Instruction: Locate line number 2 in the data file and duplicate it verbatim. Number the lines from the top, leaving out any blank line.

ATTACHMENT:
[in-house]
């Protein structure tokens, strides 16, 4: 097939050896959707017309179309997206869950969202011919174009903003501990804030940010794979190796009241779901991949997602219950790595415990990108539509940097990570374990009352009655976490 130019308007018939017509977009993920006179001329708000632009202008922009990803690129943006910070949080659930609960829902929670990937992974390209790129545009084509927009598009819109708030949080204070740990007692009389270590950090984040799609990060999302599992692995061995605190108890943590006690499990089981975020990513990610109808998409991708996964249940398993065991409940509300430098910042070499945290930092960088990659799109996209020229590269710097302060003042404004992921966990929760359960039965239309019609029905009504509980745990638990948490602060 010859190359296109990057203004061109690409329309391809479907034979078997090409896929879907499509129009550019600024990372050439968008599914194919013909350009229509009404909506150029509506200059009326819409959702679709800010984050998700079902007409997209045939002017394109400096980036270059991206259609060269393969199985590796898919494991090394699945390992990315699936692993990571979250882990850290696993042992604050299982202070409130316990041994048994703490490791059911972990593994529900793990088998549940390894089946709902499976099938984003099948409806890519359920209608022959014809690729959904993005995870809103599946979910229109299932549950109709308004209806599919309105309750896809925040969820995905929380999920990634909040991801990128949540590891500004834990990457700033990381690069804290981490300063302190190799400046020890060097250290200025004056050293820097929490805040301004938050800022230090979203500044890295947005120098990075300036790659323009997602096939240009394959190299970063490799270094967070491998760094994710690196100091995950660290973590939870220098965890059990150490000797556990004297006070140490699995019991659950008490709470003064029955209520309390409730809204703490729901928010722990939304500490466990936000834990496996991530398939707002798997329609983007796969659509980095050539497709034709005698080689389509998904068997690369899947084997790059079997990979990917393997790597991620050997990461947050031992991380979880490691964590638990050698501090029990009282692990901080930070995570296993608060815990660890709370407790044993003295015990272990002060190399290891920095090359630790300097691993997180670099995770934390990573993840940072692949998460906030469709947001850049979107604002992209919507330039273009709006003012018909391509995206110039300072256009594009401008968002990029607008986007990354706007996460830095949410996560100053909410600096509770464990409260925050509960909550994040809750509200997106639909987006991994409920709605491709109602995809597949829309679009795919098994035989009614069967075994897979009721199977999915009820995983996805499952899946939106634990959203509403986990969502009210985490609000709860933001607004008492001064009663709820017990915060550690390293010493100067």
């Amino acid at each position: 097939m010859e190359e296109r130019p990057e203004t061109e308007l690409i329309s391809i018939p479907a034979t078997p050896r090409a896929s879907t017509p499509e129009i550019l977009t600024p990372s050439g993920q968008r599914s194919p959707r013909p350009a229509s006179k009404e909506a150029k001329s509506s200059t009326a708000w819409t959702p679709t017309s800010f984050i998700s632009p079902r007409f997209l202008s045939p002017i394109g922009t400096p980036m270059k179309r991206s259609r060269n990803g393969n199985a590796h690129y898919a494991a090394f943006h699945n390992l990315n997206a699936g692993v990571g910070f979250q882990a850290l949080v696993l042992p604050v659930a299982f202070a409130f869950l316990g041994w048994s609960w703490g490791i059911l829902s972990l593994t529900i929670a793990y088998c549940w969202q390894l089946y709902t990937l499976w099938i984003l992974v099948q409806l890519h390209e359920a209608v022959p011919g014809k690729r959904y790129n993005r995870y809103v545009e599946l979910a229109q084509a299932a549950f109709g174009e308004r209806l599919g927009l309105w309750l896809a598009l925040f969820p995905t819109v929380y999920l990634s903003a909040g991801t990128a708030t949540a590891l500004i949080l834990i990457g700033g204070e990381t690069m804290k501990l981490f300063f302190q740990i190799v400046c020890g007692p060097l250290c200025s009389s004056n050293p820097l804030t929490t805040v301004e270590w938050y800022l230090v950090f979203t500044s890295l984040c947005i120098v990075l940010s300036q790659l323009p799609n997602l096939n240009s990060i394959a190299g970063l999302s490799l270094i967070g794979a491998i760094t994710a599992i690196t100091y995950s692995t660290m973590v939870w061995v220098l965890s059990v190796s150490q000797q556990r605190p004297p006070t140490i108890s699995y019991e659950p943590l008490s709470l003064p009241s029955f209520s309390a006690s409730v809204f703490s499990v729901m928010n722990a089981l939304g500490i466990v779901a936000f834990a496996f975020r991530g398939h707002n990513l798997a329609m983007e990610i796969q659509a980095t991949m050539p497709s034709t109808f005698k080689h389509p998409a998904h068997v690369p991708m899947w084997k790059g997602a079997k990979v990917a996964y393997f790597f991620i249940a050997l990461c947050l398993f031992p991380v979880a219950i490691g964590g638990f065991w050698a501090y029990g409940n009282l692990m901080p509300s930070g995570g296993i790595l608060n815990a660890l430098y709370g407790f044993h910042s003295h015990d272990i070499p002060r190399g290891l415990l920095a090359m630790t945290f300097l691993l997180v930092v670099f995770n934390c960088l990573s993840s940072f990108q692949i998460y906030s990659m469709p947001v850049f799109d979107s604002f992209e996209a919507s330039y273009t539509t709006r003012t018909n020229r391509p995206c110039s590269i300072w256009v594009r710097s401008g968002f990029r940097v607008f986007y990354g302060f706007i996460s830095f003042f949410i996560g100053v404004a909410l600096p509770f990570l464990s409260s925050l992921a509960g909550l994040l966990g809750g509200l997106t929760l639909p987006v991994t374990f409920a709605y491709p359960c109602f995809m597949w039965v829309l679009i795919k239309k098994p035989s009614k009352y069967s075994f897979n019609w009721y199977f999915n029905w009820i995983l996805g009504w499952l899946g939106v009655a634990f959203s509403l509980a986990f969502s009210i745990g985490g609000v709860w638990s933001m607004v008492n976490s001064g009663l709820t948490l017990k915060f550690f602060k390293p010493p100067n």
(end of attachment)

């Protein structure tokens, strides 16, 4: 097939050896959707017309179309997206869950969202011919174009903003501990804030940010794979190796009241779901991949997602219950790595415990990108539509940097990570374990009352009655976490 130019308007018939017509977009993920006179001329708000632009202008922009990803690129943006910070949080659930609960829902929670990937992974390209790129545009084509927009598009819109708030949080204070740990007692009389270590950090984040799609990060999302599992692995061995605190108890943590006690499990089981975020990513990610109808998409991708996964249940398993065991409940509300430098910042070499945290930092960088990659799109996209020229590269710097302060003042404004992921966990929760359960039965239309019609029905009504509980745990638990948490602060 010859190359296109990057203004061109690409329309391809479907034979078997090409896929879907499509129009550019600024990372050439968008599914194919013909350009229509009404909506150029509506200059009326819409959702679709800010984050998700079902007409997209045939002017394109400096980036270059991206259609060269393969199985590796898919494991090394699945390992990315699936692993990571979250882990850290696993042992604050299982202070409130316990041994048994703490490791059911972990593994529900793990088998549940390894089946709902499976099938984003099948409806890519359920209608022959014809690729959904993005995870809103599946979910229109299932549950109709308004209806599919309105309750896809925040969820995905929380999920990634909040991801990128949540590891500004834990990457700033990381690069804290981490300063302190190799400046020890060097250290200025004056050293820097929490805040301004938050800022230090979203500044890295947005120098990075300036790659323009997602096939240009394959190299970063490799270094967070491998760094994710690196100091995950660290973590939870220098965890059990150490000797556990004297006070140490699995019991659950008490709470003064029955209520309390409730809204703490729901928010722990939304500490466990936000834990496996991530398939707002798997329609983007796969659509980095050539497709034709005698080689389509998904068997690369899947084997790059079997990979990917393997790597991620050997990461947050031992991380979880490691964590638990050698501090029990009282692990901080930070995570296993608060815990660890709370407790044993003295015990272990002060190399290891920095090359630790300097691993997180670099995770934390990573993840940072692949998460906030469709947001850049979107604002992209919507330039273009709006003012018909391509995206110039300072256009594009401008968002990029607008986007990354706007996460830095949410996560100053909410600096509770464990409260925050509960909550994040809750509200997106639909987006991994409920709605491709109602995809597949829309679009795919098994035989009614069967075994897979009721199977999915009820995983996805499952899946939106634990959203509403986990969502009210985490609000709860933001607004008492001064009663709820017990915060550690390293010493100067």